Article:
Bishop Blomfield, poised on a tasselled cushion, is a large figure backed by clouds, suspended above and in front of little scenes. He uses a tilting-lance to spear a leg of mutton, shattering the dish carried by a poor man below and exclaiming 'Profane Wretch!!!' His victim cries 'Oh Lud! My Lord My Sundays Dinner'. On the left is 'Ap—y House On a Sunday!!!' Footmen carry large dishes from a kitchen while a military band plays 'Go to the Devil and shake yourself', and a bystander says: 'Grand Dinner Party Sir'. Behind are Wellington on the balcony of Apsley House, holding out his cocked hat, and the Achilles statue (see No. 14376, &c). On the right is a contrasted scene, 'Driving the Poor back into the Smoke on a Sunday': groups of people in the fields round London are threatened by cannon projecting from the clouds round the bishop. Some run towards the smoke-pall surrounding St. Paul's, &c.; two hold their ground, saying, 'Ve vont go back'. By the bishop are a tithe-pig and a decanter. The Devil leans from the clouds, pointing to the dinner party: 'Isay Bloomee that's where I shall Dine, You wo'nt disturb us, there'.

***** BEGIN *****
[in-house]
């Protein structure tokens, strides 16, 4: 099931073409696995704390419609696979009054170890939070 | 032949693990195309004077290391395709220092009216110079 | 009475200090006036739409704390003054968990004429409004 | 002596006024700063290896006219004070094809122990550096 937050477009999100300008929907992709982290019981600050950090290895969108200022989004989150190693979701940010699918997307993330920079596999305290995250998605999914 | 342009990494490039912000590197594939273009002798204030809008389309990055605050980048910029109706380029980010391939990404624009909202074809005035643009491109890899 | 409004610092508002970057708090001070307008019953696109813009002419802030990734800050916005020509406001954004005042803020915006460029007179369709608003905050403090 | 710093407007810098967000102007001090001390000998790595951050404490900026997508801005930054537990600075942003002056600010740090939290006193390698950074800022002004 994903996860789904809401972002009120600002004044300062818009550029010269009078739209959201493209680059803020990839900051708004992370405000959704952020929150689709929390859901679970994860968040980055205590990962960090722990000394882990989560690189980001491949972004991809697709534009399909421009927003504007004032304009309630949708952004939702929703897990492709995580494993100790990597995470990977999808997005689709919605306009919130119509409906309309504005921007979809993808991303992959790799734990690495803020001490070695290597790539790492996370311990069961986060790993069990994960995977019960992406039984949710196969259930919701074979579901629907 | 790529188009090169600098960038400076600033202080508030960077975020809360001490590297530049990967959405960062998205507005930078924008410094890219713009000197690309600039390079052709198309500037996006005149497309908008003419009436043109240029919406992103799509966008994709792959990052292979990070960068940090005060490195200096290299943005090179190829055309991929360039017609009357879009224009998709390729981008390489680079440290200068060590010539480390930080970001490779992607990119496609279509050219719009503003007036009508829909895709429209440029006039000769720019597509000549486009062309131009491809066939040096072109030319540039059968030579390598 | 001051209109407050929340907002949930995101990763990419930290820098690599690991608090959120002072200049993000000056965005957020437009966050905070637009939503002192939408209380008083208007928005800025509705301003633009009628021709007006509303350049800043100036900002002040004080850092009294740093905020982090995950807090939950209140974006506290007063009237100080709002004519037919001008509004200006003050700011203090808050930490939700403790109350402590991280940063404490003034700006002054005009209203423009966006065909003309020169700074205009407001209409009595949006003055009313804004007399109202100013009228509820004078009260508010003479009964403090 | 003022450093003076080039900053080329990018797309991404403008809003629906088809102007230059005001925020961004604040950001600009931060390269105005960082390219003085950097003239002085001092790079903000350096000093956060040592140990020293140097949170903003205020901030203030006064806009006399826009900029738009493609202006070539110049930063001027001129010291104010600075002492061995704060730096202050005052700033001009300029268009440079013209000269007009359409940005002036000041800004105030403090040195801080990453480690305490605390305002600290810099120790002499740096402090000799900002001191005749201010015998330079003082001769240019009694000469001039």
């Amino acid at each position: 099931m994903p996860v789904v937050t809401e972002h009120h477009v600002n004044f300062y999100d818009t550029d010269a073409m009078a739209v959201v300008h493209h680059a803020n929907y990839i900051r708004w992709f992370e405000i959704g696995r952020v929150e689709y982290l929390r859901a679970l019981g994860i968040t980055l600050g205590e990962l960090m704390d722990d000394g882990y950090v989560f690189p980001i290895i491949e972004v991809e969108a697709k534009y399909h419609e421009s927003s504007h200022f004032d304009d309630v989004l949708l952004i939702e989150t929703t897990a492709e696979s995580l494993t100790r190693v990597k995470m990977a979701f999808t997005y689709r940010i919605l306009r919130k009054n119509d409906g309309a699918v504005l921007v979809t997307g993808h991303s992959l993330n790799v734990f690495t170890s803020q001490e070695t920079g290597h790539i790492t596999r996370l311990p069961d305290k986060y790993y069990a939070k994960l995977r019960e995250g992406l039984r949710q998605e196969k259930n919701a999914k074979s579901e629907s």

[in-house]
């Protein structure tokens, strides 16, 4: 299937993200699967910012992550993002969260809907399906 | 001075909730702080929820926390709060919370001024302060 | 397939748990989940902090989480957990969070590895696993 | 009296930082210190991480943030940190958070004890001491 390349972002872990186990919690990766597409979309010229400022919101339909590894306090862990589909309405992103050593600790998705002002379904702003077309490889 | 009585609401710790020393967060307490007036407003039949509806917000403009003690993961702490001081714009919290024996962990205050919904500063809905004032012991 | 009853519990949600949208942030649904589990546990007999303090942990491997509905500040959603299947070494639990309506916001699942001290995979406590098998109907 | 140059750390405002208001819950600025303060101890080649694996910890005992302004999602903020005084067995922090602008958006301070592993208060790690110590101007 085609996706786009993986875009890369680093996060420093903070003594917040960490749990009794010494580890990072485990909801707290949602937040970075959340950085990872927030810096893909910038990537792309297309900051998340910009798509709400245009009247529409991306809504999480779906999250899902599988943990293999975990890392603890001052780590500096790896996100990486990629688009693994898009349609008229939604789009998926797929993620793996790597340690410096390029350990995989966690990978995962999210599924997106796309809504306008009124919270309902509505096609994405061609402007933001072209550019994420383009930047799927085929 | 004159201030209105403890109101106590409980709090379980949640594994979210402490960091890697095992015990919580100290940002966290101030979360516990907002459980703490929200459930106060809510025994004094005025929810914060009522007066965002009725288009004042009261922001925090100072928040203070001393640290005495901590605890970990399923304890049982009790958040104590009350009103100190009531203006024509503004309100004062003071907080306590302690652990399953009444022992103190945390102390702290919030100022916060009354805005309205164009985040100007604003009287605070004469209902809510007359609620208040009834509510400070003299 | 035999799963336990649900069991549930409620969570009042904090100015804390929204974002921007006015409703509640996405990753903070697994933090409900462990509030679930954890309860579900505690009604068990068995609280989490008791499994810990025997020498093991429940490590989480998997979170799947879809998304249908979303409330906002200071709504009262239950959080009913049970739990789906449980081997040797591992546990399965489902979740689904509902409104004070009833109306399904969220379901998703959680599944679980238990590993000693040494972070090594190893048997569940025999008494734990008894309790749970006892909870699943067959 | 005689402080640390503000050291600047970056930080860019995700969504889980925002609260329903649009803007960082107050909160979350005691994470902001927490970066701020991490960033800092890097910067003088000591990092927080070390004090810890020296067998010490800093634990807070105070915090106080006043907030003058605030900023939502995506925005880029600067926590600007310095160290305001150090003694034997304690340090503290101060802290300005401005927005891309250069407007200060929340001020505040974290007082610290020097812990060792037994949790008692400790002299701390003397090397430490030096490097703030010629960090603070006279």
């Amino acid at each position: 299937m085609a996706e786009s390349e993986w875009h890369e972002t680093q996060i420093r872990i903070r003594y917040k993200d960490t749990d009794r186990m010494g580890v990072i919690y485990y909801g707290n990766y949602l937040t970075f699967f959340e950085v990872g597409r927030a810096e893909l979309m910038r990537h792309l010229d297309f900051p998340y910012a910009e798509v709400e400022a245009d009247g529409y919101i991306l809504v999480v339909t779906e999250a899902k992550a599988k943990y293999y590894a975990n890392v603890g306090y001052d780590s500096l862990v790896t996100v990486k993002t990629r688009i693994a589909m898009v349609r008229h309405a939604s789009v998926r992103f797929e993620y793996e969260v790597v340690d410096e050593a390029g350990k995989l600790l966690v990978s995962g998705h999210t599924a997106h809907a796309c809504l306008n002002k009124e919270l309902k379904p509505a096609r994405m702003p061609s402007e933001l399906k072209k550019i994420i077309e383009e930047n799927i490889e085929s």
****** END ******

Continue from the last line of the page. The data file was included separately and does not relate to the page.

INCONVENIENC OF IRISH SERVANTS. (16518)
A cleric stands aggressively at a street-door, addressing an uncouth footman: 'Not at home! When will he be?' Footman: 'I'll "jest stip" in and ax him Sir'.
JOHN BULL & HIS NEW POLICE. (16201)
J. B., heavily overburdened with bundles inscribed 'Tax' on his head, and with a millstone of 'Debt' hanging from his neck, stands, angry and alarmed, between two savage dogs wearing police uniform. One barks: 'Nobody shall touch you if you carry it quiet But;' the other: 'You'd better carry it steady Or!!!' See No. 15768, &c.
ENGLAND'S BEST BOWER NOT A MAKER OF BOWS. (16202)
The head of William IV supported on an anchor wreathed with oak-leaves. (The best bower was one of two anchors carried at the bows of a vessel. O.E.D. A contrast with George IV, whose bow was famous (see No. 7439, cf. No. 14235) is intended.)
HIS MAJISTY HAS DISCHARGED THE GERMAN BAND. (16203)
George IV's bandsmen, in their striped liveries, hurry (left to right) in single file, each with his instrument and expressing his disgust; e.g. the trumpeter: 'Now let Fame "soun" de Trumpet'. The King stands in the background (right), arm extended, saying imperiously, 'March'. (William IV dismissed George IV's band 'and employs the bands of his Guards every night, who are ready to die of it, for they get no pay . . .'. Greville, Memoirs, 1838, ii. 13 (25 July).)
NEW PUBLICATIONS DEVILS (A PRINTERS) WALK (16519)